Charlie was 11 when Elvis’ first records came out on Sun Records in Memphis. “I thought he was the real deal. He kind of validated all us poor boys from Mississippi because we all combed our hair like that. We all shopped for clothes on Beale St. There were layers of society with the cotton people at the very top, and poor whites and blacks were at the bottom, and if you were from Mississippi, you were kind of looked down on. So, when he became famous, it was like he was one of us. He dressed like us. He talked like us. He combed his hair like us. Suddenly we weren’t so bad anymore.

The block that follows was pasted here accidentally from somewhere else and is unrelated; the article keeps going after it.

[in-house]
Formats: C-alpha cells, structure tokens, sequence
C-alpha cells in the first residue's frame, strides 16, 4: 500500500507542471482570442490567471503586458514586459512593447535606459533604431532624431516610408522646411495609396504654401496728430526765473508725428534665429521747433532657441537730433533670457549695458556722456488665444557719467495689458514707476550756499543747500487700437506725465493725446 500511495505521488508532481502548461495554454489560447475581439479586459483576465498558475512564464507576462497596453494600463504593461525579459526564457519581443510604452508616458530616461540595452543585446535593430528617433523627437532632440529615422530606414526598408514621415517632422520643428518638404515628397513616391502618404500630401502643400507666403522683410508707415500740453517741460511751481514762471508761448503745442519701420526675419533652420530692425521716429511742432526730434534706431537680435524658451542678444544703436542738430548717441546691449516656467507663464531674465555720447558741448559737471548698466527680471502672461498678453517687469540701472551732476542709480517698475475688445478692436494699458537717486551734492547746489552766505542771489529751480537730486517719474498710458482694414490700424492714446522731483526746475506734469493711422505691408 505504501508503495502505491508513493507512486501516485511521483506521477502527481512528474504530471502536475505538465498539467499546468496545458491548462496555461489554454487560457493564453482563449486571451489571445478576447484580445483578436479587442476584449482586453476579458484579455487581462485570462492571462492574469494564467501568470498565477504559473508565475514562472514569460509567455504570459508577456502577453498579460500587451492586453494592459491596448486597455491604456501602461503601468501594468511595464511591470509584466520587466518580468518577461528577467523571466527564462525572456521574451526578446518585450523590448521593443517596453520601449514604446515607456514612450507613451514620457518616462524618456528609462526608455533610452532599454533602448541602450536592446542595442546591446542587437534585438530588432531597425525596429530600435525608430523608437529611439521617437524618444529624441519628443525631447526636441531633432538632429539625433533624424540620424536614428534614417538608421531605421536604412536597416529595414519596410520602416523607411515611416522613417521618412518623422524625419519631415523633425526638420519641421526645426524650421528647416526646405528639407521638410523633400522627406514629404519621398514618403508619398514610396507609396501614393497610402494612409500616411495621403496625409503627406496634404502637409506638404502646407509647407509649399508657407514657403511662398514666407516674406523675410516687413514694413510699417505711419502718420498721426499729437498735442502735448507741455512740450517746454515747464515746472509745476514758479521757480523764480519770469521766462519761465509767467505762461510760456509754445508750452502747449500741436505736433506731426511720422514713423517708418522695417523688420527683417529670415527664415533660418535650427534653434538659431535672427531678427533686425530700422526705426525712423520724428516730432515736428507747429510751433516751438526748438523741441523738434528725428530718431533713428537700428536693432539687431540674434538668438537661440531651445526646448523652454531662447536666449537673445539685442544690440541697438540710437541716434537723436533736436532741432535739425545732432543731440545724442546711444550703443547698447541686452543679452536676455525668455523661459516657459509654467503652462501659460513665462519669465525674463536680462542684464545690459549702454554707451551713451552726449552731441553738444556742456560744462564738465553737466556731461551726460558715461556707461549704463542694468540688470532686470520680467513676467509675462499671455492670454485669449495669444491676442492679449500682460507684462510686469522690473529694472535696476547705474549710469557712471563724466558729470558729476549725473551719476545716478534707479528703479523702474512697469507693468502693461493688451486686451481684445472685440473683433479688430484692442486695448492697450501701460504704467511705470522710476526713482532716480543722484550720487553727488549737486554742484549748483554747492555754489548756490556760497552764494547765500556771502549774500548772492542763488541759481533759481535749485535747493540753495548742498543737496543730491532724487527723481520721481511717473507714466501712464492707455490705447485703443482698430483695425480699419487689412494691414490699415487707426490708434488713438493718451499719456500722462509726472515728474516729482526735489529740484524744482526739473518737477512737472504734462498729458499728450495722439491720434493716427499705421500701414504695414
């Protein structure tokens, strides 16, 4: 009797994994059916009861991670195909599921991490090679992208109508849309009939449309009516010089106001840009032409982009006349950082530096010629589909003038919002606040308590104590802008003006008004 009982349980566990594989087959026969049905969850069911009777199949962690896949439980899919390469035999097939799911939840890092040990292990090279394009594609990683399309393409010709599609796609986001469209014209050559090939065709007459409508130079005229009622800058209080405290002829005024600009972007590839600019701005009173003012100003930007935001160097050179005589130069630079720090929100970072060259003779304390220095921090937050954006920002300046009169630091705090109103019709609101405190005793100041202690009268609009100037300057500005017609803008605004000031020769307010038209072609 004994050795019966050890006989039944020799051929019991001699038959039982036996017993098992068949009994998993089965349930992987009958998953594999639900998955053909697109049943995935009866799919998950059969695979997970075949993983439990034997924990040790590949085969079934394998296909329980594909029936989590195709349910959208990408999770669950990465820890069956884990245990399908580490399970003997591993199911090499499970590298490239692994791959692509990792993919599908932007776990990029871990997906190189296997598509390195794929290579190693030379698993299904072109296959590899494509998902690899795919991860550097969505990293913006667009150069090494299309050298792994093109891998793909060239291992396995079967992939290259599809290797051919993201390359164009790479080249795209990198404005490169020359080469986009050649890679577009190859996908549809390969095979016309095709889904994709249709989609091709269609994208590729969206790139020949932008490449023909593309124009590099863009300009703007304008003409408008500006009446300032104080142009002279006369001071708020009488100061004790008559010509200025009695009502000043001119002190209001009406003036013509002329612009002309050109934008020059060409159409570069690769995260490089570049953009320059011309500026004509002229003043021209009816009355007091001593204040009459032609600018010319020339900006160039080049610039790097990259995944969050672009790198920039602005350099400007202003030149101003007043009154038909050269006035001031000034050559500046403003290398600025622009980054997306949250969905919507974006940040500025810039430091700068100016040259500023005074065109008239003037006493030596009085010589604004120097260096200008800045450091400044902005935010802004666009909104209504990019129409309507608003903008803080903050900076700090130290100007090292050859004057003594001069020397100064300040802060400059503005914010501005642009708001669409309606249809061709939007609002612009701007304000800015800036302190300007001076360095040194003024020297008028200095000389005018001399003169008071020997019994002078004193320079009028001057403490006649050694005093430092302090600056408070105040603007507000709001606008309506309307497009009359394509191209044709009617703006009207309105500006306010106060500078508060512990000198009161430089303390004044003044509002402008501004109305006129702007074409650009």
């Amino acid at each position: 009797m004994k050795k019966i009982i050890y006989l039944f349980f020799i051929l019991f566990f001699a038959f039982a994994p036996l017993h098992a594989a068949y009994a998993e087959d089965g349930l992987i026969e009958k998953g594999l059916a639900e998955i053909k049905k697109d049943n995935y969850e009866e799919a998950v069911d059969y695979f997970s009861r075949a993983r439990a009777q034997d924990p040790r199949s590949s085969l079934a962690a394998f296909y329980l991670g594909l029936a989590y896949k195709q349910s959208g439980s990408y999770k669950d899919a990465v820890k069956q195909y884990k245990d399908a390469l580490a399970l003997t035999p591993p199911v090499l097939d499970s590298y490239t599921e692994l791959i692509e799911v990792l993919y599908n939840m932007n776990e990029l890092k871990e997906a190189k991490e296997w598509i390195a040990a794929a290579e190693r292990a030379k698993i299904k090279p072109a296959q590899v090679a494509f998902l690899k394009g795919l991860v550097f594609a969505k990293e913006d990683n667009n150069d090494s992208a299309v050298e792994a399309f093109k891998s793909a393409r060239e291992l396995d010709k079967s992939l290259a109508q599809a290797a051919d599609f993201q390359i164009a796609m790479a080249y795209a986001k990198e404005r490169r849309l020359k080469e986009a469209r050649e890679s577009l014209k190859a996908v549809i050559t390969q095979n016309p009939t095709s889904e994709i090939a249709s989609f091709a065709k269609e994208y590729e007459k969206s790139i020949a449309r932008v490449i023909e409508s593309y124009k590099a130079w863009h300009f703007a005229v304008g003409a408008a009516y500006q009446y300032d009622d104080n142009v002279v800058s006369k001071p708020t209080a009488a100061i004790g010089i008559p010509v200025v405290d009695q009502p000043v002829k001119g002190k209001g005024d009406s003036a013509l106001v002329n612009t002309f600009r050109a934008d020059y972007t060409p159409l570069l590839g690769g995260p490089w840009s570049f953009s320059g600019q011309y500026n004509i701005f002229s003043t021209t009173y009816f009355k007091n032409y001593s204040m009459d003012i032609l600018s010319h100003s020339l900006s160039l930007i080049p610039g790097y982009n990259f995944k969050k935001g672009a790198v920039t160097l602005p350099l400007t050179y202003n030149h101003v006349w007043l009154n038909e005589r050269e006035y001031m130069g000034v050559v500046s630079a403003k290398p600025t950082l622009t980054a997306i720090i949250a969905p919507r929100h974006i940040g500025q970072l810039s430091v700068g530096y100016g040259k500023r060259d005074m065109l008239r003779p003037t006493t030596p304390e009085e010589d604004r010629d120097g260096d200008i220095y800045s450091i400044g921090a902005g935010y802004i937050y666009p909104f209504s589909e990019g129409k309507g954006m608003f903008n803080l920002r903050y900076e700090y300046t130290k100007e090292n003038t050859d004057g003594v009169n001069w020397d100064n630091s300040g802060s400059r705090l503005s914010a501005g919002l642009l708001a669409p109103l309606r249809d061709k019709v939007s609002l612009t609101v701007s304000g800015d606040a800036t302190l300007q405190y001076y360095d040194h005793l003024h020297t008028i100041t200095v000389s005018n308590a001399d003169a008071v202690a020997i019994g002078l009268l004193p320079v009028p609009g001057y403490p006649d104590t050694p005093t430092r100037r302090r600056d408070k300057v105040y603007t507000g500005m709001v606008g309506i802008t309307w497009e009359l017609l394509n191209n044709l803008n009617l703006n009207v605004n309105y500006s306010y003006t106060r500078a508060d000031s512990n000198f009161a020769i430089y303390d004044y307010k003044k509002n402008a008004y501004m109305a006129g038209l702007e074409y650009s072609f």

“I had his phone number. He would have these parties around town, and I’d call up to find out where the party was. He’d rent a theater, or he’d rent entire fairgrounds, a skating rink or stuff like that, and he’d go from midnight until dawn, and, boy, was I into that, especially because there were so many girls at these parties. So, I never really had any conversation with him. I’d say hi or something, and that was about it. I didn’t push myself on him. I appreciated what he did. I love especially his early records for Sun. I thought that was just cool as hell.”
In the liner notes to another one of his albums, Charlie says, “In my teens I started hanging out on Beale St., the original Beale St., not the tourist trap of today.” He explains, “Well, it was a real neighborhood behind the street.”